U.S. Bankers Are Walloping European Rivals in M&A War

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U.S. investment banks have crushed their European rivals in 2013. When it comes to mergers & acquisitions, the divide is even more prominent – and it’s growing.

For the first time since 2005, not one European bank ranks in the top five positions in the global M&A revenue rankings, according to Dealogic. All five banks – Goldman Sachs, Morgan Stanley, JP Morgan, Bank of America Merrill Lynch and Citigroup – are based in the U.S.

There are two main factors at play. One: the American market is much healthier. U.S.-targeted M&A for the first six months of 2012 was $506 billion, up roughly 30% from the same period in 2012. Europe-targeted M&A, meanwhile, reached just $330 billion for the first half of the year, the lowest total since 2009, according to Financial News. The second quarter was particularly slow in Europe.

So yes, European banks are faced with a tougher chore than U.S. rivals. But that doesn’t tell the full story. In the first five months of the year, American-based banks took more investment banking fees from U.K. clients than hometown British banks, earning a 38.2% market share in the U.K., the highest since 2009. Local banks, meanwhile, owned just a 27% share of U.K. investment banking revenue during that period.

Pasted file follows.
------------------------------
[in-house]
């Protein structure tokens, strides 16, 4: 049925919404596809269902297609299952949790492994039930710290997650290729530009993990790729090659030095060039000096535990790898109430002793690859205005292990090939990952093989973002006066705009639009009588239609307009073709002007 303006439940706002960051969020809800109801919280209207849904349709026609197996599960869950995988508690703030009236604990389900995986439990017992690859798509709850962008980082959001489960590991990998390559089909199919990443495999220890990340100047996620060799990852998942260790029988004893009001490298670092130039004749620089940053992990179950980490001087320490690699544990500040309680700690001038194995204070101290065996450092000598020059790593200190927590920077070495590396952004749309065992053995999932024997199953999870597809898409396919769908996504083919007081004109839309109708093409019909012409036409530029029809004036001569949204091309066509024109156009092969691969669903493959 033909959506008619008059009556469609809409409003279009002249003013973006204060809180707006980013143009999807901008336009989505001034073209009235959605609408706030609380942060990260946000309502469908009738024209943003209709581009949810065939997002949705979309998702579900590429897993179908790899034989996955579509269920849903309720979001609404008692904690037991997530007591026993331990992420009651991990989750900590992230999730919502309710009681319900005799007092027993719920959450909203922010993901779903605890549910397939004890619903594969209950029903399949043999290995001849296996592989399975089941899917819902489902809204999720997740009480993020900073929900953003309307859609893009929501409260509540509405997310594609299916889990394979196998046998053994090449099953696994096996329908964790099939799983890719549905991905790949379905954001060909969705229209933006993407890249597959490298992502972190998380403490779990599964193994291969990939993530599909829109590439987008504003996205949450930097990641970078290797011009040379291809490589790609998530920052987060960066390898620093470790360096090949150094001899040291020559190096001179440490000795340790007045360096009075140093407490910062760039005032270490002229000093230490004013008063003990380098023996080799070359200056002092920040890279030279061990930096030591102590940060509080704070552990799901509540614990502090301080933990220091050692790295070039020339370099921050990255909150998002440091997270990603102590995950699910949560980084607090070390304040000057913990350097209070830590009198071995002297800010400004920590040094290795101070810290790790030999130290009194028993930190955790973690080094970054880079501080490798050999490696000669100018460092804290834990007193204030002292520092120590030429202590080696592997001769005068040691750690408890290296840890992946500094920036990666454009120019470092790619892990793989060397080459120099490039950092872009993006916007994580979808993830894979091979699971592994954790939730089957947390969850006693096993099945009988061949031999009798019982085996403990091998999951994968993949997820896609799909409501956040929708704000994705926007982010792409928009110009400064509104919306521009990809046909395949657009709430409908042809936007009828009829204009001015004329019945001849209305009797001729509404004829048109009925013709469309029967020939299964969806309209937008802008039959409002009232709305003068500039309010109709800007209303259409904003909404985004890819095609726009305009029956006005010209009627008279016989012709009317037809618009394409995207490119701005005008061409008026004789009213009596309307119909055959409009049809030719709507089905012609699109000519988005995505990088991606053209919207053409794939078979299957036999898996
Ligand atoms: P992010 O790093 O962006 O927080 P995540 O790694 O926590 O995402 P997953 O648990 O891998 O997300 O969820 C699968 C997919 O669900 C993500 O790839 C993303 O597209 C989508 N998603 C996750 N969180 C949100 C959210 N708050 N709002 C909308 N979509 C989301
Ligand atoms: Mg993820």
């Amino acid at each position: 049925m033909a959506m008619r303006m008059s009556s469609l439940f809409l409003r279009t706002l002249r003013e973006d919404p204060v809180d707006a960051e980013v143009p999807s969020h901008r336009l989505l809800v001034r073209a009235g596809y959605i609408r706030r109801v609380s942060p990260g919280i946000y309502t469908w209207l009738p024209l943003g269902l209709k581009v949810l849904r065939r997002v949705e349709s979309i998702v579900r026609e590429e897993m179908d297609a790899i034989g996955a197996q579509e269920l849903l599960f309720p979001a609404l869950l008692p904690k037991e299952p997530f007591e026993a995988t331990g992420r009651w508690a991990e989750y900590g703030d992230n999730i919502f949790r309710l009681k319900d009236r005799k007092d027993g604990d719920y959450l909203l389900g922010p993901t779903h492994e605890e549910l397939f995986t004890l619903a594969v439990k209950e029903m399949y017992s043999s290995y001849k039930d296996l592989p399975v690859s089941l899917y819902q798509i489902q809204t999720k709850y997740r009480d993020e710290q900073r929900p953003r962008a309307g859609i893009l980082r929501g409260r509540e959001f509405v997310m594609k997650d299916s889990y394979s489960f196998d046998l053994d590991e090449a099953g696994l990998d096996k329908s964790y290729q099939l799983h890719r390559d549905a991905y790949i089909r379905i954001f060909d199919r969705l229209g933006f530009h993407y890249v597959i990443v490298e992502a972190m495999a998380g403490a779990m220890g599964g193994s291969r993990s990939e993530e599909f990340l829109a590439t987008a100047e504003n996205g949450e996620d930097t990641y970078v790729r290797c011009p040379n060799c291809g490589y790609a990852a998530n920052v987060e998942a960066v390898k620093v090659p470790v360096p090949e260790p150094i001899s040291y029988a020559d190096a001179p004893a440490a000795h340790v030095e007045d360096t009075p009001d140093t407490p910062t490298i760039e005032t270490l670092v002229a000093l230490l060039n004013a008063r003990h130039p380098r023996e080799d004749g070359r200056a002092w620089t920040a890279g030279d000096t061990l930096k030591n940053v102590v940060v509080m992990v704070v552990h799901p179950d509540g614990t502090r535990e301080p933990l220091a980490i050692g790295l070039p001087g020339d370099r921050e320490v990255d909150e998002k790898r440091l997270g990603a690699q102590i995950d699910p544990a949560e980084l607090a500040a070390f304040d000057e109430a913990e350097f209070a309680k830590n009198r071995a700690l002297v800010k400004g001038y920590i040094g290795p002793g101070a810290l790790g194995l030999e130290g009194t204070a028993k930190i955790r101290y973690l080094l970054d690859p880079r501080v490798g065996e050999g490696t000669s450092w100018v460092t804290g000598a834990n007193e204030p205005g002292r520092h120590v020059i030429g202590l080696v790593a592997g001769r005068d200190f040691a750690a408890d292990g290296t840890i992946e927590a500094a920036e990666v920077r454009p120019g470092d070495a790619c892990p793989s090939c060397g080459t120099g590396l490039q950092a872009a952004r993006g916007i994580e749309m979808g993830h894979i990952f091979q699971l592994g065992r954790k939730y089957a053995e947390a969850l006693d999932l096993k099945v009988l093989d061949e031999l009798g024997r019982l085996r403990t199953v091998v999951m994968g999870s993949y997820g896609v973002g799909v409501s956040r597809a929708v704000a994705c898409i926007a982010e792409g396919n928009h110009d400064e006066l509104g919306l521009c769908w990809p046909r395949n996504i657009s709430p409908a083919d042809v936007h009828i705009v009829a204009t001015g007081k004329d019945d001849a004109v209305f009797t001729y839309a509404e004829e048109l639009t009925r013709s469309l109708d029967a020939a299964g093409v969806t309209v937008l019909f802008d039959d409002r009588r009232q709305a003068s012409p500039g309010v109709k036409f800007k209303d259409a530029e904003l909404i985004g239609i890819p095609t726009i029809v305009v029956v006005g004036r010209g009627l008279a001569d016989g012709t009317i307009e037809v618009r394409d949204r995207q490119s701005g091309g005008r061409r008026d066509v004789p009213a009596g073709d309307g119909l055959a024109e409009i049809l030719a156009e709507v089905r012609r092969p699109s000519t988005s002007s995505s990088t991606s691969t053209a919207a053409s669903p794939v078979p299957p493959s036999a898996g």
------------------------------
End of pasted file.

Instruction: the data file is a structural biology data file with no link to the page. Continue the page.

American bankers are winning at home and on the road.

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One of the key aspects of a good interview is asking pertinent questions that can help you control the conversation. Here are three important ones.

  1. What types of people are most successful in this role?
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  3. Any question that suggests you’ve done research.

(Source: AOL Jobs)

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